No ticket, only sops: women still fall behind in the electoral sweepstakes

Political parties are raining poll sops for women, a key voting bloc who can swing polls; however, they have no faith in their winnability as candidates, especially as women voters do not support women candidates

November 18, 2023 09:13 pm | Updated December 01, 2023 11:55 am IST - NEW DELHI

Women voters stand in queue outside a polling booth.

Women voters stand in queue outside a polling booth. | Photo Credit: M A Sriram

Cash assistance, subsidised LPG cylinders, free education from kindergarten to postgraduation, and free rides on urban public transport — it is election season in five States and political parties are bending over backwards to woo women voters with a slew of promises. Coupled with the historic passage of the Women’s Reservation Bill in the Special Session of Parliament in September, it would seem that women have arrived electorally in the country.

That is not the whole story, however, as a closer look at poll statistics reveals. While most political parties recognise the emergence of women as a voting bloc who can swing elections, offering them polls sops, a similar commitment seems to be lacking when it comes to giving tickets to women candidates.

Growing turnout

Analysts feel that the reason for increasing poll promises for women is the increasing voter turnout of women over the years.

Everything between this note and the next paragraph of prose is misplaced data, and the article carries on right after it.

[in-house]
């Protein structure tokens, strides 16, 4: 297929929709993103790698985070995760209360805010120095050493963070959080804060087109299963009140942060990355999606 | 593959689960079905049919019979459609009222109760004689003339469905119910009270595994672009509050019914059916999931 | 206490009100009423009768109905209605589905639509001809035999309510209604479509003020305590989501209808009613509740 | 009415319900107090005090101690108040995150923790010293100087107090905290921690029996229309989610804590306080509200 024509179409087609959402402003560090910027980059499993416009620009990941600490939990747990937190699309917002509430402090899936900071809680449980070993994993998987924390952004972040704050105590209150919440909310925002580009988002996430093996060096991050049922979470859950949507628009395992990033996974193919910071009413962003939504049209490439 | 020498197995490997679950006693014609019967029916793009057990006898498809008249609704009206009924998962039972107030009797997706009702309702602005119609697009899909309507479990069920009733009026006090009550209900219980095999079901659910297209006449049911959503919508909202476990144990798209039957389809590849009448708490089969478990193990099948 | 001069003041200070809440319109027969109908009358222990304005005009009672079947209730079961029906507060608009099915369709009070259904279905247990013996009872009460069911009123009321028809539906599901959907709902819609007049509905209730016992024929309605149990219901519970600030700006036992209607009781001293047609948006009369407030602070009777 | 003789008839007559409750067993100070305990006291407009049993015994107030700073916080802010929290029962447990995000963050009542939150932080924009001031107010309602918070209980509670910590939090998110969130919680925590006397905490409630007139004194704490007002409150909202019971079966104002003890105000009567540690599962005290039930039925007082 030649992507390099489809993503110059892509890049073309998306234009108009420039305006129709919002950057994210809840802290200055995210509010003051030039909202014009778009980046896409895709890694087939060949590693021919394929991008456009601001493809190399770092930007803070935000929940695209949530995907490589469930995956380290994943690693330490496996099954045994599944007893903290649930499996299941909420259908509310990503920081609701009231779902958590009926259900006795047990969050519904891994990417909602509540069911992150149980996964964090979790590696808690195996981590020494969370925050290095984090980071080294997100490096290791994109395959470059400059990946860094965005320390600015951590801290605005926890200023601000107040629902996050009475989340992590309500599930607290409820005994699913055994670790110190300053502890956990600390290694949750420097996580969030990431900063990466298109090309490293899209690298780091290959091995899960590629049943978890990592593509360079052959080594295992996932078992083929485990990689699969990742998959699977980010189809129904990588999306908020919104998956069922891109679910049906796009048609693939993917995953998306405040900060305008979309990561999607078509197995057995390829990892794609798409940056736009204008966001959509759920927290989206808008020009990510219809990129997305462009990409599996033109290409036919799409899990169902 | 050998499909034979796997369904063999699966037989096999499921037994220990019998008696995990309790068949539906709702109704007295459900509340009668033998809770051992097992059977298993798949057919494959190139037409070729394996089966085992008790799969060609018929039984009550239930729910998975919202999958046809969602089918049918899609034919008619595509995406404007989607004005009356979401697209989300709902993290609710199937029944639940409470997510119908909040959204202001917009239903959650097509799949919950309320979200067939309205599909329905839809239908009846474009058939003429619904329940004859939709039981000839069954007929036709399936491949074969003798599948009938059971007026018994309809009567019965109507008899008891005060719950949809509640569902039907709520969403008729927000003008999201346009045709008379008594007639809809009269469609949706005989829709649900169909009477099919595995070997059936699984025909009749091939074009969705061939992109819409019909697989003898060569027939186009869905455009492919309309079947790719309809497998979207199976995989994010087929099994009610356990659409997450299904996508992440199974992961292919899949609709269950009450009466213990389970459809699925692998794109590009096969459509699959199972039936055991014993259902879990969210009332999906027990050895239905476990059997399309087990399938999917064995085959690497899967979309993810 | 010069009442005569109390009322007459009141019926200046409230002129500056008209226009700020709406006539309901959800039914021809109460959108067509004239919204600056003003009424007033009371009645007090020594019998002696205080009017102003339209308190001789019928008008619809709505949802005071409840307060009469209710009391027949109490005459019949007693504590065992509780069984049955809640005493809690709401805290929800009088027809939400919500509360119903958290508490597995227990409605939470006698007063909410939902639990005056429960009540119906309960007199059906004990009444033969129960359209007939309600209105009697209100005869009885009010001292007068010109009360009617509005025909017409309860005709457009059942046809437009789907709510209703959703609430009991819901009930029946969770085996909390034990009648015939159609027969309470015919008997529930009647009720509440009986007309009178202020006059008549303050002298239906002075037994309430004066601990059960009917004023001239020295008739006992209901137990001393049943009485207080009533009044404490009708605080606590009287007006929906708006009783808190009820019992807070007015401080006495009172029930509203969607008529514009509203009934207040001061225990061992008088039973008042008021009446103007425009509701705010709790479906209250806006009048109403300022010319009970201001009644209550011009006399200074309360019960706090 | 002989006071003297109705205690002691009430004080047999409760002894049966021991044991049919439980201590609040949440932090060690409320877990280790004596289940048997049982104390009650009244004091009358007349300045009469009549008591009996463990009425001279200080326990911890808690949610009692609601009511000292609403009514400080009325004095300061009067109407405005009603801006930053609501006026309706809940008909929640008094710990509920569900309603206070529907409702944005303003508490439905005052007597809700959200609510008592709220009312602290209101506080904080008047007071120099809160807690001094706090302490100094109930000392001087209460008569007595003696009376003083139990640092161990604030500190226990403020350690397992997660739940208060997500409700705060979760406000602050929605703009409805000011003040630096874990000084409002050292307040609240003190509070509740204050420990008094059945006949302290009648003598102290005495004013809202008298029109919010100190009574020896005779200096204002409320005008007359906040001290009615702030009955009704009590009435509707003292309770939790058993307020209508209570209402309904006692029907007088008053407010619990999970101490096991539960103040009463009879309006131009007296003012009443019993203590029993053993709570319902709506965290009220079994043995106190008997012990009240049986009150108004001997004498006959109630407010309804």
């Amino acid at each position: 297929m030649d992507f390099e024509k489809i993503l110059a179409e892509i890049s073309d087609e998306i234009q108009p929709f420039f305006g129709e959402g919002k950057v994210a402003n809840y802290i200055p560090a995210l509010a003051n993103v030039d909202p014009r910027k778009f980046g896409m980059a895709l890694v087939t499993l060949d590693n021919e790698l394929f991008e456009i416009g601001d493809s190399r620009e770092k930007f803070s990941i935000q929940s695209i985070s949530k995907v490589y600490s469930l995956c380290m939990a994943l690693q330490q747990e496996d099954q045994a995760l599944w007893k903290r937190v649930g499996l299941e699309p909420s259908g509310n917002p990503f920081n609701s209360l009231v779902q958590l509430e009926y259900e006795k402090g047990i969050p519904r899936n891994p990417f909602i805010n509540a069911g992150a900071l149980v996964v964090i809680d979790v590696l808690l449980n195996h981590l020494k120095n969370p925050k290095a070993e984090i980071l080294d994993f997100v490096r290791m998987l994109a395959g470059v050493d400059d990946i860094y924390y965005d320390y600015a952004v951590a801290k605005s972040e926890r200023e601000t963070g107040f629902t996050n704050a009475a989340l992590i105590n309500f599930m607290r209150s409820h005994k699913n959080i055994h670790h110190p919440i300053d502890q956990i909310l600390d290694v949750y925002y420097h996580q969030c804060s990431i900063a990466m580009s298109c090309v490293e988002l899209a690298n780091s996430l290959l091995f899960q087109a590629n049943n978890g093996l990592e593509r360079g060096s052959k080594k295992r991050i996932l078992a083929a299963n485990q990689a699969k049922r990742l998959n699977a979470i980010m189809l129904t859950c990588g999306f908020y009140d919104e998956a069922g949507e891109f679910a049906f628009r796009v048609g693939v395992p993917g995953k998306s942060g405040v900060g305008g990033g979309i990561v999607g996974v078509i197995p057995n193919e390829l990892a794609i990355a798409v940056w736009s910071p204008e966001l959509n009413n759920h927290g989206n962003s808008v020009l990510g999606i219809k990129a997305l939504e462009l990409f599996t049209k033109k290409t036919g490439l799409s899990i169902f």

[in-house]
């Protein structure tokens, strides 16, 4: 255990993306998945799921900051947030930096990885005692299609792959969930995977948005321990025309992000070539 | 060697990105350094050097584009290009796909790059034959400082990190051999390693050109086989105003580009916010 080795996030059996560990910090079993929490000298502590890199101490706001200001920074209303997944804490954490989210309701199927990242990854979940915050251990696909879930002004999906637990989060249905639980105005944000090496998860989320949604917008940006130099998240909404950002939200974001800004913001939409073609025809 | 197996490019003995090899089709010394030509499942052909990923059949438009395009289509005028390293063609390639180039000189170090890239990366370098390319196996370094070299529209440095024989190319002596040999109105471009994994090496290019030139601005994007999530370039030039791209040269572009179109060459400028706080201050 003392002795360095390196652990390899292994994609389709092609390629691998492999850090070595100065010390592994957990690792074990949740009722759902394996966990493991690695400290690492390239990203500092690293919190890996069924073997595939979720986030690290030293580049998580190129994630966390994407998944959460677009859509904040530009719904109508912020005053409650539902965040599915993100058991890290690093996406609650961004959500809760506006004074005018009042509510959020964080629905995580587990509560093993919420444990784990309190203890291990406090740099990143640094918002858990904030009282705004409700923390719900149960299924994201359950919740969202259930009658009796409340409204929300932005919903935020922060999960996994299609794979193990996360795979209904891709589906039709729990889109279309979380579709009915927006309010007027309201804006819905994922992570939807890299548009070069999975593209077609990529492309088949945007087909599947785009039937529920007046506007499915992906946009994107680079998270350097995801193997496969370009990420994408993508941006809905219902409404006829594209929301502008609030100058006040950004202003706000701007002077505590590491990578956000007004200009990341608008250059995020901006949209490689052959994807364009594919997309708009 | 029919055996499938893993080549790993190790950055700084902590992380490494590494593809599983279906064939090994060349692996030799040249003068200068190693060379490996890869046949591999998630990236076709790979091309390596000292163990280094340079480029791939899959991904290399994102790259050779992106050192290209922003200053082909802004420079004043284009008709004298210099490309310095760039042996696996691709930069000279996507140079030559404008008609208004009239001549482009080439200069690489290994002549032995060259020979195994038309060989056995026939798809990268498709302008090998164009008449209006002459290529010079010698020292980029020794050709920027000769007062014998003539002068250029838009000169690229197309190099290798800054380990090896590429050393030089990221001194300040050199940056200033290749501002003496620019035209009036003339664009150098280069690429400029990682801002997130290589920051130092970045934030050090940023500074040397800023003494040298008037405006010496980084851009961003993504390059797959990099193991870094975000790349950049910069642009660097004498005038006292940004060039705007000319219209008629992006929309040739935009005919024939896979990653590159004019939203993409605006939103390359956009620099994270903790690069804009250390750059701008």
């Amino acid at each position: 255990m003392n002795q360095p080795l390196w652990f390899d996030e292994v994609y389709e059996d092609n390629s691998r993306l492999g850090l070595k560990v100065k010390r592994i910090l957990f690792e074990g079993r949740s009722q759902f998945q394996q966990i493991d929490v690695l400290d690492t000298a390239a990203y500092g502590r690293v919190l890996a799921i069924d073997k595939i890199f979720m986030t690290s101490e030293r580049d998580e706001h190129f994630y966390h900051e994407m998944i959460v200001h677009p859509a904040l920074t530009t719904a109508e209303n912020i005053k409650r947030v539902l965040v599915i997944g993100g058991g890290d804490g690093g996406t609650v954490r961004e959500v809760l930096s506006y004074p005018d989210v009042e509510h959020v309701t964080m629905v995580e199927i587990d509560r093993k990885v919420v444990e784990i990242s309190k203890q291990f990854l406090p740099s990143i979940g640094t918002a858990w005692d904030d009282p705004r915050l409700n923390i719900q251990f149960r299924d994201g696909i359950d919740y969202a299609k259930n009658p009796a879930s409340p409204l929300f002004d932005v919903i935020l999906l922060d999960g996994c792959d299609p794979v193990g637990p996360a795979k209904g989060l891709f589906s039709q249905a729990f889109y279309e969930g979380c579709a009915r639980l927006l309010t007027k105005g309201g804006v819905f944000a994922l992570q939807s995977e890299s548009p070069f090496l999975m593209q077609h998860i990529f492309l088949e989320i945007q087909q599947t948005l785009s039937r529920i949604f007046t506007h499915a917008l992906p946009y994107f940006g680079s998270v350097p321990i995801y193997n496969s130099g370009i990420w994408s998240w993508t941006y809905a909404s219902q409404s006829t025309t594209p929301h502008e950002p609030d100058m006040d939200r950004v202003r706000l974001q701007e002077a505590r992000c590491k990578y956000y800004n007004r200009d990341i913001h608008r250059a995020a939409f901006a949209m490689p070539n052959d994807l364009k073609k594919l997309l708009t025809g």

The current set of poll-bound States provide an example of this phenomenon. In Rajasthan, the voting percentage of women has grown from 41% in 1962 to 74% in 2018; in Madhya Pradesh, it has grown even more sharply, from 29% to 78%. While in united Andhra Pradesh, 59% of women came out to vote in 1962, in Telangana in 2018, the figure was 73%. In Chattisgarh, where the first Assembly elections were held in 2003, the women’s voting percentage has increased from 67% in that first poll to 76% in 2018.

“It is after the 2009 elections that the women voters have become significant. The voter turnout of women has matched that of men,” says Tara Krishnaswamy, co-founder of Political Shakti, an NGO working on gender equality in politics.

Swing voters

While in some States, the gap has closed, in many other States the voting percentage of women has actually exceeded that of men; political parties now realise that by wooing women voters, they can actually swing the vote.

According to Ms. Krishnaswamy, the first politicians to cash in and benefit from this were West Bengal Chief Minister Mamata Banerjee, Bihar Chief Minister Nitish Kumar, and Delhi Chief Minister Arvind Kejriwal.

Professor Sanjay Kumar of the Centre for Developing Societies agrees. “They are perfect examples. In Delhi, the Aam Aadmi Party did get a proportionately higher vote from women, as also is the case with the Trinamool Congress in West Bengal and the Janata Dal (United) in Bihar.”

On the question of whether women can actually swing the vote, he says that unlike Dalits, women are yet to emerge as a distinct voting bloc for any particular party. What has started is a tilt towards particular parties by women voters, which can swing 2% to 3% votes in their favour, critical in a tight election.